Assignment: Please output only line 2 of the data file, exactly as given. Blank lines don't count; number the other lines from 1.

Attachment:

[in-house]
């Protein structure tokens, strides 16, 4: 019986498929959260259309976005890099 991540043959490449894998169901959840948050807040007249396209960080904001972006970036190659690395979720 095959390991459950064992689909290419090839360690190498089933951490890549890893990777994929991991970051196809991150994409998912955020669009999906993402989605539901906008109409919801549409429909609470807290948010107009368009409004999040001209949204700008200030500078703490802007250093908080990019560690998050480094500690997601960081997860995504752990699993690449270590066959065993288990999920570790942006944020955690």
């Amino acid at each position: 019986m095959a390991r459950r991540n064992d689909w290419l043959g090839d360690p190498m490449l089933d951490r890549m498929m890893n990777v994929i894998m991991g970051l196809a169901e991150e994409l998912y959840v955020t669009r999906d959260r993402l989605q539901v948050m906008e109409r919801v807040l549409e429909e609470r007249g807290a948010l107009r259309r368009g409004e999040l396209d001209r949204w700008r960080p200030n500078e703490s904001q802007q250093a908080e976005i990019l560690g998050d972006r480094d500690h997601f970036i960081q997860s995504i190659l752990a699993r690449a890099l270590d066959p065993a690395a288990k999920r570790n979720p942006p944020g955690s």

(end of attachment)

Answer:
């Protein structure tokens, strides 16, 4: 019986498929959260259309976005890099 991540043959490449894998169901959840948050807040007249396209960080904001972006970036190659690395979720 095959390991459950064992689909290419090839360690190498089933951490890549890893990777994929991991970051196809991150994409998912955020669009999906993402989605539901906008109409919801549409429909609470807290948010107009368009409004999040001209949204700008200030500078703490802007250093908080990019560690998050480094500690997601960081997860995504752990699993690449270590066959065993288990999920570790942006944020955690």